Editorial: Prescott House: Preservation or Degradation?
From a commanding vista of hayfields, James Brook and a stand of ancient tamaraks, Prescott House has stood watch at the southern approach to Groton Center for 227 years. The man who built the home, Dr. Oliver Prescott, Jr. was a judge, legislator, doctor and military man. This man of Groton played an important role in one of the nation’s first challenges to Federal authority, determining whether we could govern ourselves as a nation.
The opposing views and economic interests of Oliver Prescott and another Groton man, Job Shattuck, played out right here in Groton in a violent challenge to Federal and state authority. The house where Job Shattuck lived still stands in town along with the barn on Common Street where he was captured. Social and political issues of that day, have much in common with issues in today’s politics, issues that play out on cable news channels and in our national politics.
Now, more than two centuries later, Indian Hill Music Center, current owner of the building, is thinking about demolishing it. As a prelude to possibly razing the building, IHM has offered two, early American murals in Prescott House to the Groton History Center. Groton History Center is asking for taxpayer funds to remove these murals from Prescott House and install them in the Groton Inn. If the building were to remain in tact, there would be no need to remove the murals.
You can dress it up any way you want: Ripping the J.D. Poor murals from the Prescott House and installing them in the new Groton Inn is not historic preservation; it’s historic degradation. Their removal is a wedge, a wedge easing the way for possibly razing the building. To ask Groton taxpayers to fund this project is plain wrong and a misuse of CPC funds.
Just as Town Meeting voted to fund the Boynton Meadows Housing Project on an ill-considered CPC recommendation - eventually losing more than $400,000 of taxpayer funds - we should learn from our mistake and avoid a similar miscalculation here.
Before voting to degrade the building by removing these artworks from their context, and before Indian Hill Music has more private discussions about razing the building, we all need to slow down, take a deep breath, step back, and take time to consider the impact of such a decision and how to move forward in a logical and deliberate manner to preserve the building.
Prescott House is a precious, historical asset, giving context to both the town’s and nation’s history. Once torn down, there is no bringing the building back. It will be gone forever. Prescott House has stood at 170 Old Ayer Road for more than two centuries, what’s another year or two needed to figure out the best way to preserve it?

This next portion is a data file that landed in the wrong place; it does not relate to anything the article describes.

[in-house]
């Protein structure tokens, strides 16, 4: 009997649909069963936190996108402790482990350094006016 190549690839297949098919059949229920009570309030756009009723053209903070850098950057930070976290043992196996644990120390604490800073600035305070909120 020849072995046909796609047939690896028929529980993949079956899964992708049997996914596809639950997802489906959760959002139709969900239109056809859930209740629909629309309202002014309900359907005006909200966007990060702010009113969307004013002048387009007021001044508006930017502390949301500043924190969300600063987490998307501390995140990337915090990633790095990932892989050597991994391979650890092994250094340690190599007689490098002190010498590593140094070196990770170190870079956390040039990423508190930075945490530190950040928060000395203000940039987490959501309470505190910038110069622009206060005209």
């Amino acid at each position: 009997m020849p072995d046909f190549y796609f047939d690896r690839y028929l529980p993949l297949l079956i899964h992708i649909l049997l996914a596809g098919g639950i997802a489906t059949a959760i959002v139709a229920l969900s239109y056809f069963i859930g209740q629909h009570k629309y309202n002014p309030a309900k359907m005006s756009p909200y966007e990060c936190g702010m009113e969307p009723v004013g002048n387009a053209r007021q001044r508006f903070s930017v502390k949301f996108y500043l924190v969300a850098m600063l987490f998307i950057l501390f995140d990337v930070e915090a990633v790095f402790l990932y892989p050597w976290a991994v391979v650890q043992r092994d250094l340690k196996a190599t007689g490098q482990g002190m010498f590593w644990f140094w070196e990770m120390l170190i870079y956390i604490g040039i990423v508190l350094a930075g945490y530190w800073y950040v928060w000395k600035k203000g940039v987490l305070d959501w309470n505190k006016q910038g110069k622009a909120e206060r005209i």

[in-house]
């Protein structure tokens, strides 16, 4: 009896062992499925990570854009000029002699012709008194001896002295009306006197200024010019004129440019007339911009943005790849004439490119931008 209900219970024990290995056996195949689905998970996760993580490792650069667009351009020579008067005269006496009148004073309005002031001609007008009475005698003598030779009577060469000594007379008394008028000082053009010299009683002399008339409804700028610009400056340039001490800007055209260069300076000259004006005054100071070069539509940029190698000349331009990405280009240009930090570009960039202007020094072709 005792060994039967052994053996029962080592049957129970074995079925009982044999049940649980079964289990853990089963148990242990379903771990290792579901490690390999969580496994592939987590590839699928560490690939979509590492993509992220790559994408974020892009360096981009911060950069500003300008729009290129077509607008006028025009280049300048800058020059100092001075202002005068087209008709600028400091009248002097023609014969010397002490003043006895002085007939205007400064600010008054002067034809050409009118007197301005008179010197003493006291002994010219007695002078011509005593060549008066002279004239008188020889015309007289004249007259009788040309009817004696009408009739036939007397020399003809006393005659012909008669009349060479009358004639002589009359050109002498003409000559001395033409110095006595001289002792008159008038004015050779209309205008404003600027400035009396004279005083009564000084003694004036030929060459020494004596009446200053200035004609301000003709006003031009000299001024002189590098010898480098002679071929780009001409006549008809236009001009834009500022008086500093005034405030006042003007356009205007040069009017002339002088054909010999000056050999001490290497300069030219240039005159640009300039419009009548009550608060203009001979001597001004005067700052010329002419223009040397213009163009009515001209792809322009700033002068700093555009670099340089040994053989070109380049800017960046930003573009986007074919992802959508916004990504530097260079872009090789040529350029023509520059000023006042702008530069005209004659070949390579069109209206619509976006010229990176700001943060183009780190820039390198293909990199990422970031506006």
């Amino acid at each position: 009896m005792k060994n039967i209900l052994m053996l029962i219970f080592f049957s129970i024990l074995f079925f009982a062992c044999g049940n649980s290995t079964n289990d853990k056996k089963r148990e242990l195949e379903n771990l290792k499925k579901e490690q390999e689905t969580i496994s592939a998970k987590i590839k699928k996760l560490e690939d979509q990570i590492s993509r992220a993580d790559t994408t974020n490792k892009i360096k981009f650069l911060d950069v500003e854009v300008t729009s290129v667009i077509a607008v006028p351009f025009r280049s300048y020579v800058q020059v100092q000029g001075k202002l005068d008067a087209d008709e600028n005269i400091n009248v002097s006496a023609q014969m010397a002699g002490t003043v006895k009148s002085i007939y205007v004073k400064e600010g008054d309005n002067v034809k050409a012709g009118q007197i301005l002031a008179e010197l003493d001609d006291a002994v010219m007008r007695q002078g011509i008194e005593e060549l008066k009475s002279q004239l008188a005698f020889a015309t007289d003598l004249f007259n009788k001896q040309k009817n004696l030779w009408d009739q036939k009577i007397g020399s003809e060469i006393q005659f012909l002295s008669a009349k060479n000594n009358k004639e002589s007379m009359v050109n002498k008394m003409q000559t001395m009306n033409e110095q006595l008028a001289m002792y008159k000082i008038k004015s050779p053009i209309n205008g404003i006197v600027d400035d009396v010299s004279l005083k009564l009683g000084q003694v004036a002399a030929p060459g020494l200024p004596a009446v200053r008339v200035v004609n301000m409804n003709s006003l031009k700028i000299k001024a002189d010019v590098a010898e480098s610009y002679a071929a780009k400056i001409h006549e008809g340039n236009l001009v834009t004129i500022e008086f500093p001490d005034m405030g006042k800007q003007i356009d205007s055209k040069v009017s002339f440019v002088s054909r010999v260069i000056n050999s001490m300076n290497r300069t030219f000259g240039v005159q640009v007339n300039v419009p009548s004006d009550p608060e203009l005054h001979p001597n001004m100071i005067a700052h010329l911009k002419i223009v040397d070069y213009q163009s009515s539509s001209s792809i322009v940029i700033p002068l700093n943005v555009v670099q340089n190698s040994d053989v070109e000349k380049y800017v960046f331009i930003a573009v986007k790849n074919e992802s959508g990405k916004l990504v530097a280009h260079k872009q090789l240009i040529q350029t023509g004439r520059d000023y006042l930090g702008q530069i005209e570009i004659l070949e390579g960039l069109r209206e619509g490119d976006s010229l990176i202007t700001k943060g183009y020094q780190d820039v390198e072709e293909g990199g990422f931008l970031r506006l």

Our generation has a responsibility to preserve town historical assets for future generations. These buildings give physical context to our history. They provide physical immediacy to our nation’s story, our heritage, how we lived, how we solved problems, how we persevered. They are a measure of where we came from, where we find ourselves now, how we have changed and how we might further change to make ‘a more perfect union.’ Without the past as gauge, it is harder to find our way forward to a better future.
In some other parts of the world, cultural objects are being destroyed in the name of religious ideology and intolerance. Let’s not let our own inability to see the ‘big picture’ by fearing to speak about a historical asset that happens to be located on private property. Let it not make us party to the destruction of our own town’s history. If we don’t have some imagination and courage, we may sit idly by while part of our history is destroyed.
Once the threat of removing these murals has been halted, we urge town government to seek public discussions with Indian Hill Music on the fate of the building and to see how the town can seek to preserve and protect the building.
We believe that once Indian Hill Music understands the building’s importance, they may no longer see it as a liability but as an incredible asset, a draw for the public and an expansion of their mission. To us, it seems clear that this building, when properly understood, could be an additional attraction for the surrounding communities to visit Indian Hill Music Center to learn about our history, to contemplate a better future.